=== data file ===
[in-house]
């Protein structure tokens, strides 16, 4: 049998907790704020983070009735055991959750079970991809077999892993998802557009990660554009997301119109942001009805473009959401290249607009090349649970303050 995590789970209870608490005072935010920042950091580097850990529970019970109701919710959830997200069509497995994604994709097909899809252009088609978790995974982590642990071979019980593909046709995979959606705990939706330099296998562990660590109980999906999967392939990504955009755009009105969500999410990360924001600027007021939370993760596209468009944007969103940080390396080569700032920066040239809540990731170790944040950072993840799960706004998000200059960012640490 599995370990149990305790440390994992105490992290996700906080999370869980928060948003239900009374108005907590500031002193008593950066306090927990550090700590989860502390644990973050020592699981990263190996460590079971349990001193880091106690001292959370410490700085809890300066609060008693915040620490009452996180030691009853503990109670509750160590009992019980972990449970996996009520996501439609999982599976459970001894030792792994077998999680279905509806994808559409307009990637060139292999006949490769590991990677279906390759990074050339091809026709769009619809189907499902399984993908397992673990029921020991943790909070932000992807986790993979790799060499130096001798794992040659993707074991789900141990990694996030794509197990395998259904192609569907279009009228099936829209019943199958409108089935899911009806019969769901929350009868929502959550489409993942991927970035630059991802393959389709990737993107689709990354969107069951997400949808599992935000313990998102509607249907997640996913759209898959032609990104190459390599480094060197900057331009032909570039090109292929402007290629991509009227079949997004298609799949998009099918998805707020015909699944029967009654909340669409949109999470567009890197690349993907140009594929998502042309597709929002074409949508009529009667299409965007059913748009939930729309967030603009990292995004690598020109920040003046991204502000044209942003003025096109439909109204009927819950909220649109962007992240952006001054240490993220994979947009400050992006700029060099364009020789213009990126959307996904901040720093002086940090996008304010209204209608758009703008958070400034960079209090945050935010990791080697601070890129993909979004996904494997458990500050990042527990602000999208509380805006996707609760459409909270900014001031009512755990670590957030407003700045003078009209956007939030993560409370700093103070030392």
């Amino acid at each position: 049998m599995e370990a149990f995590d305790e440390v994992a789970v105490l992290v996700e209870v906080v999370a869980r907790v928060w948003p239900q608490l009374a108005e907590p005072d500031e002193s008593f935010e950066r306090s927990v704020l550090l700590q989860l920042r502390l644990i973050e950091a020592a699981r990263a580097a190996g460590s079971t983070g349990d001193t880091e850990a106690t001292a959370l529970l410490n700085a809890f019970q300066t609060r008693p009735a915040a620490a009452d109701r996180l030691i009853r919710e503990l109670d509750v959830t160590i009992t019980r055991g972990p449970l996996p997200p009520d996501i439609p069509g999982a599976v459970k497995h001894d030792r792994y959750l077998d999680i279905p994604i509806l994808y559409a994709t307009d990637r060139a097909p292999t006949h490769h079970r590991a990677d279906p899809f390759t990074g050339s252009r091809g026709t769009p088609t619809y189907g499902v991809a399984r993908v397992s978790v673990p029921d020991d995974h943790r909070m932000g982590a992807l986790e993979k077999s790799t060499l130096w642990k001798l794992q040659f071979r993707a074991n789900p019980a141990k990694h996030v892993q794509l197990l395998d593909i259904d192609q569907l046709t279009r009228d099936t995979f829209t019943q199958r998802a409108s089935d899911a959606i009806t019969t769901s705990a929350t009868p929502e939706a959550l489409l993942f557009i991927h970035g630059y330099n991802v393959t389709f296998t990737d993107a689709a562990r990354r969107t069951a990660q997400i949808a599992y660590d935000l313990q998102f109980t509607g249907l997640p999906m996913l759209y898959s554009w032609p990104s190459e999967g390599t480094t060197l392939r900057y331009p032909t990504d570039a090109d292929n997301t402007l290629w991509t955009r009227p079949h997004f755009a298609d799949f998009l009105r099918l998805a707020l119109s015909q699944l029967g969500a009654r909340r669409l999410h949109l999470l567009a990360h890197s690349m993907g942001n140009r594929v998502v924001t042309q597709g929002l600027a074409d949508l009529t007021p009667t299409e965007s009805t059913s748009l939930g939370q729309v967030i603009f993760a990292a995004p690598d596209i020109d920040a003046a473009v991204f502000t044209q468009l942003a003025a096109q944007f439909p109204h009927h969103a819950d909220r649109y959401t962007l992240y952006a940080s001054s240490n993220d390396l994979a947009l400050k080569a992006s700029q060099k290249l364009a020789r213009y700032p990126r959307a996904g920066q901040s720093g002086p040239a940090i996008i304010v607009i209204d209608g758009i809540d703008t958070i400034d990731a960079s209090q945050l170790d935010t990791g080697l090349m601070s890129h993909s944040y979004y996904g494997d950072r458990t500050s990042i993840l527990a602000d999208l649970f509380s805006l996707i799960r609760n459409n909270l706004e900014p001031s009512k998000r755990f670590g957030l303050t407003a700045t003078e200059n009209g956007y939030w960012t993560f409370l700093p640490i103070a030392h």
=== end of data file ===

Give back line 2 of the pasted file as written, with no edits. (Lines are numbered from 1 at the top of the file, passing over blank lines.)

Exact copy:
């Protein structure tokens, strides 16, 4: 049998907790704020983070009735055991959750079970991809077999892993998802557009990660554009997301119109942001009805473009959401290249607009090349649970303050 995590789970209870608490005072935010920042950091580097850990529970019970109701919710959830997200069509497995994604994709097909899809252009088609978790995974982590642990071979019980593909046709995979959606705990939706330099296998562990660590109980999906999967392939990504955009755009009105969500999410990360924001600027007021939370993760596209468009944007969103940080390396080569700032920066040239809540990731170790944040950072993840799960706004998000200059960012640490 599995370990149990305790440390994992105490992290996700906080999370869980928060948003239900009374108005907590500031002193008593950066306090927990550090700590989860502390644990973050020592699981990263190996460590079971349990001193880091106690001292959370410490700085809890300066609060008693915040620490009452996180030691009853503990109670509750160590009992019980972990449970996996009520996501439609999982599976459970001894030792792994077998999680279905509806994808559409307009990637060139292999006949490769590991990677279906390759990074050339091809026709769009619809189907499902399984993908397992673990029921020991943790909070932000992807986790993979790799060499130096001798794992040659993707074991789900141990990694996030794509197990395998259904192609569907279009009228099936829209019943199958409108089935899911009806019969769901929350009868929502959550489409993942991927970035630059991802393959389709990737993107689709990354969107069951997400949808599992935000313990998102509607249907997640996913759209898959032609990104190459390599480094060197900057331009032909570039090109292929402007290629991509009227079949997004298609799949998009099918998805707020015909699944029967009654909340669409949109999470567009890197690349993907140009594929998502042309597709929002074409949508009529009667299409965007059913748009939930729309967030603009990292995004690598020109920040003046991204502000044209942003003025096109439909109204009927819950909220649109962007992240952006001054240490993220994979947009400050992006700029060099364009020789213009990126959307996904901040720093002086940090996008304010209204209608758009703008958070400034960079209090945050935010990791080697601070890129993909979004996904494997458990500050990042527990602000999208509380805006996707609760459409909270900014001031009512755990670590957030407003700045003078009209956007939030993560409370700093103070030392």